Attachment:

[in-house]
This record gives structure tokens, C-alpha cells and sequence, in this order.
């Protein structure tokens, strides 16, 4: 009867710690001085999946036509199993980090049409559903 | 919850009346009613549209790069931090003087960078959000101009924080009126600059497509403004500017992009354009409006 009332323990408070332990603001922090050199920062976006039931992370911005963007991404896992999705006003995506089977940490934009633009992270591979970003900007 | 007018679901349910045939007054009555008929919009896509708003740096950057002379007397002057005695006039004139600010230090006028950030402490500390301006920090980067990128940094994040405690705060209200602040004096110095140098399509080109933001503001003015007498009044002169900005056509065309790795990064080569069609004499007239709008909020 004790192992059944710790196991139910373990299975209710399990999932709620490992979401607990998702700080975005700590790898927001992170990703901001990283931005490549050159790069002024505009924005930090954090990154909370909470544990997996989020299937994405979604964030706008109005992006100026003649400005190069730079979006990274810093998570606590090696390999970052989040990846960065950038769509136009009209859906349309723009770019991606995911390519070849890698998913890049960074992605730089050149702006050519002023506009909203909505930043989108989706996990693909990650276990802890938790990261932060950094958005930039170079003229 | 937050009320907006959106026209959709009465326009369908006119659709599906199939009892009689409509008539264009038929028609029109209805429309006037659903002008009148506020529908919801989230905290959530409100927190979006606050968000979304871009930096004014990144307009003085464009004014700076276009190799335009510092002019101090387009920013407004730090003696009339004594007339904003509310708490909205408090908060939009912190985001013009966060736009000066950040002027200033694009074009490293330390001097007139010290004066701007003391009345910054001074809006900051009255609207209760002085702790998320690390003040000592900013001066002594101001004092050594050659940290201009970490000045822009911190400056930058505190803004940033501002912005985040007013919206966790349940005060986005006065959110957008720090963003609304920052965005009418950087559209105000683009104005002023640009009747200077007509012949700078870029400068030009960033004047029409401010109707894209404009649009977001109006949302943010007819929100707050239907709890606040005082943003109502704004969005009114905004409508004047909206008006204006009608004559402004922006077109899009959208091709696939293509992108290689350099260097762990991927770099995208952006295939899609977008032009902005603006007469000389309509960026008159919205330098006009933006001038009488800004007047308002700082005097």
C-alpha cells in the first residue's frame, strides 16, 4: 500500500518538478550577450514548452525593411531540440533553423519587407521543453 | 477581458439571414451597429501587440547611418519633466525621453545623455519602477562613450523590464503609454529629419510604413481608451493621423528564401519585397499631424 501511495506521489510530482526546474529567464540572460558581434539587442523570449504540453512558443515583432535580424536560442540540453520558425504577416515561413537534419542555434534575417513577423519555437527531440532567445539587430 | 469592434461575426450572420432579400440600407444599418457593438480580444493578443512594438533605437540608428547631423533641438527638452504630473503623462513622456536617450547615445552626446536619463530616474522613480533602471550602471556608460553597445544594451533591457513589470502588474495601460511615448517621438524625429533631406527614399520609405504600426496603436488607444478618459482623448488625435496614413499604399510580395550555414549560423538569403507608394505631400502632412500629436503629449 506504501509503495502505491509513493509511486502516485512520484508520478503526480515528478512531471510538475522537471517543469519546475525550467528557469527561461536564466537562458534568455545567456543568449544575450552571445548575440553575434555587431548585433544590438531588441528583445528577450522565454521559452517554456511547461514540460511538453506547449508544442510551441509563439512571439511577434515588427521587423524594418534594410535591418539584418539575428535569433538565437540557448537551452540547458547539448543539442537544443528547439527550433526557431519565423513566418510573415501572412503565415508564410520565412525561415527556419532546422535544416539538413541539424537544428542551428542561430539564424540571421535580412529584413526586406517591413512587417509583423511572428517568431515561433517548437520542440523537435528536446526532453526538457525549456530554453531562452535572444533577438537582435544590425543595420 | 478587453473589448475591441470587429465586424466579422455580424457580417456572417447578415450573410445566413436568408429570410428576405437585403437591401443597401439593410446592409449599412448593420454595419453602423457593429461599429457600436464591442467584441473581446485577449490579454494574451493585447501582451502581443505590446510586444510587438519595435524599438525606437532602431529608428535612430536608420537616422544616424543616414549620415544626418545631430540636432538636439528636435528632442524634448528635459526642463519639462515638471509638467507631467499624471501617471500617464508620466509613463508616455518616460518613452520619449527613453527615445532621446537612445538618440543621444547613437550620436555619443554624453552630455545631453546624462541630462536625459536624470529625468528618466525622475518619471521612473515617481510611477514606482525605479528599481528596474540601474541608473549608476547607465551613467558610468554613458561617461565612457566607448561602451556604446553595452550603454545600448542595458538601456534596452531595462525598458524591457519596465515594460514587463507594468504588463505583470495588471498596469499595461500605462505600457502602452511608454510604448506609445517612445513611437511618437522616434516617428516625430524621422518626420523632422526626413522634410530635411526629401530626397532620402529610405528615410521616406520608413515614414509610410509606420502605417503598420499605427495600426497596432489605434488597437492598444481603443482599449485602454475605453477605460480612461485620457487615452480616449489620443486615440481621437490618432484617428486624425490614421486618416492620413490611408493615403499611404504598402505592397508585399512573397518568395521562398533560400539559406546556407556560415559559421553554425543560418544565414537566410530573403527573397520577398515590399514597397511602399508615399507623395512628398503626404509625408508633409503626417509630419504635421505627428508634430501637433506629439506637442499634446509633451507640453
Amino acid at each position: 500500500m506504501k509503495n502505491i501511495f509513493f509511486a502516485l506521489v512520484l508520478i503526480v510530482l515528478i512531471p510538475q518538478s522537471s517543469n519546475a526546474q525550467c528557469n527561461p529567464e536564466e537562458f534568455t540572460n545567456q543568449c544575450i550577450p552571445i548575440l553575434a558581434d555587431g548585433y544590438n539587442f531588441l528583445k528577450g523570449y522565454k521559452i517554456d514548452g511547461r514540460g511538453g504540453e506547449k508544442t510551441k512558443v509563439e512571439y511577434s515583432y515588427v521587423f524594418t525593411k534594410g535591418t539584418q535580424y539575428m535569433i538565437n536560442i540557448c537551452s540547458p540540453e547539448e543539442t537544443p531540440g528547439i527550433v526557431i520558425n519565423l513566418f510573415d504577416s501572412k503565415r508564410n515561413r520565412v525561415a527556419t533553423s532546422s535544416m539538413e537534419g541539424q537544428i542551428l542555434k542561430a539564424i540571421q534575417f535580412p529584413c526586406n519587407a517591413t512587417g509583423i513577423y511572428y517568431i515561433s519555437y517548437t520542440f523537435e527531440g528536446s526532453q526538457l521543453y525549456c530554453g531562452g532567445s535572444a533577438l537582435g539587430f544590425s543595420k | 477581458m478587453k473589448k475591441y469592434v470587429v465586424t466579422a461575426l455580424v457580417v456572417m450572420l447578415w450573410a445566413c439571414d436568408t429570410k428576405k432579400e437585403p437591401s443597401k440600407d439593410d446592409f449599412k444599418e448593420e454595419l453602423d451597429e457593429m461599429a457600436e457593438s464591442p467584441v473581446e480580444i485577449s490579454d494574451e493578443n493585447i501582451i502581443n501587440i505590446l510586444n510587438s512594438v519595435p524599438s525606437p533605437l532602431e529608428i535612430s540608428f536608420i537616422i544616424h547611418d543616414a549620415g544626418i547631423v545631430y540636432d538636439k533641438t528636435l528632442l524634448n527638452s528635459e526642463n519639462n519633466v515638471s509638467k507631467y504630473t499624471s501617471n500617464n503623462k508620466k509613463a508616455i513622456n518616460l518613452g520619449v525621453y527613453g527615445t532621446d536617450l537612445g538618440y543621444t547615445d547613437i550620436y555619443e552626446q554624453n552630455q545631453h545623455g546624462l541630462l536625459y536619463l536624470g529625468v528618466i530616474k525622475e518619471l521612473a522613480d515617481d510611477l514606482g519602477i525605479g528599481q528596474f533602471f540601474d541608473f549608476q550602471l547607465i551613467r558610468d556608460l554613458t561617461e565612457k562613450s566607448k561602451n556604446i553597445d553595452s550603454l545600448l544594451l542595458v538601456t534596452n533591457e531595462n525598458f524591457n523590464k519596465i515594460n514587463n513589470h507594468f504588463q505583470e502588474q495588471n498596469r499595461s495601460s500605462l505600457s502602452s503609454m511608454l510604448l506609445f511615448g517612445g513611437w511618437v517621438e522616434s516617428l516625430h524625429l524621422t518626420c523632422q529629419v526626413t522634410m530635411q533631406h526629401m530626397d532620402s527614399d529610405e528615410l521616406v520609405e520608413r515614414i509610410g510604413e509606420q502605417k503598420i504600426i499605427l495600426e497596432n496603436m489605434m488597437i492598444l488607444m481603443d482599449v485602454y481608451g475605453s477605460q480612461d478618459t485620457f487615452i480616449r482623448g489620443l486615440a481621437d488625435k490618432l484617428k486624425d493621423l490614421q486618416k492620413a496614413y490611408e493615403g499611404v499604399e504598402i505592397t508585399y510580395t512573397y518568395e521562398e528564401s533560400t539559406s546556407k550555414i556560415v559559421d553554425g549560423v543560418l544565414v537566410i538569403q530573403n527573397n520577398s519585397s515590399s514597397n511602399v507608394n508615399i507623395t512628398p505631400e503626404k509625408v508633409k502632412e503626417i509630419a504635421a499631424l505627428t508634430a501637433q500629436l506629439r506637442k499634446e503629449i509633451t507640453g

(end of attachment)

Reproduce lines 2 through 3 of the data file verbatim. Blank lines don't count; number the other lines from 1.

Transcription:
This record gives structure tokens, C-alpha cells and sequence, in this order.
């Protein structure tokens, strides 16, 4: 009867710690001085999946036509199993980090049409559903 | 919850009346009613549209790069931090003087960078959000101009924080009126600059497509403004500017992009354009409006 009332323990408070332990603001922090050199920062976006039931992370911005963007991404896992999705006003995506089977940490934009633009992270591979970003900007 | 007018679901349910045939007054009555008929919009896509708003740096950057002379007397002057005695006039004139600010230090006028950030402490500390301006920090980067990128940094994040405690705060209200602040004096110095140098399509080109933001503001003015007498009044002169900005056509065309790795990064080569069609004499007239709008909020 004790192992059944710790196991139910373990299975209710399990999932709620490992979401607990998702700080975005700590790898927001992170990703901001990283931005490549050159790069002024505009924005930090954090990154909370909470544990997996989020299937994405979604964030706008109005992006100026003649400005190069730079979006990274810093998570606590090696390999970052989040990846960065950038769509136009009209859906349309723009770019991606995911390519070849890698998913890049960074992605730089050149702006050519002023506009909203909505930043989108989706996990693909990650276990802890938790990261932060950094958005930039170079003229 | 937050009320907006959106026209959709009465326009369908006119659709599906199939009892009689409509008539264009038929028609029109209805429309006037659903002008009148506020529908919801989230905290959530409100927190979006606050968000979304871009930096004014990144307009003085464009004014700076276009190799335009510092002019101090387009920013407004730090003696009339004594007339904003509310708490909205408090908060939009912190985001013009966060736009000066950040002027200033694009074009490293330390001097007139010290004066701007003391009345910054001074809006900051009255609207209760002085702790998320690390003040000592900013001066002594101001004092050594050659940290201009970490000045822009911190400056930058505190803004940033501002912005985040007013919206966790349940005060986005006065959110957008720090963003609304920052965005009418950087559209105000683009104005002023640009009747200077007509012949700078870029400068030009960033004047029409401010109707894209404009649009977001109006949302943010007819929100707050239907709890606040005082943003109502704004969005009114905004409508004047909206008006204006009608004559402004922006077109899009959208091709696939293509992108290689350099260097762990991927770099995208952006295939899609977008032009902005603006007469000389309509960026008159919205330098006009933006001038009488800004007047308002700082005097």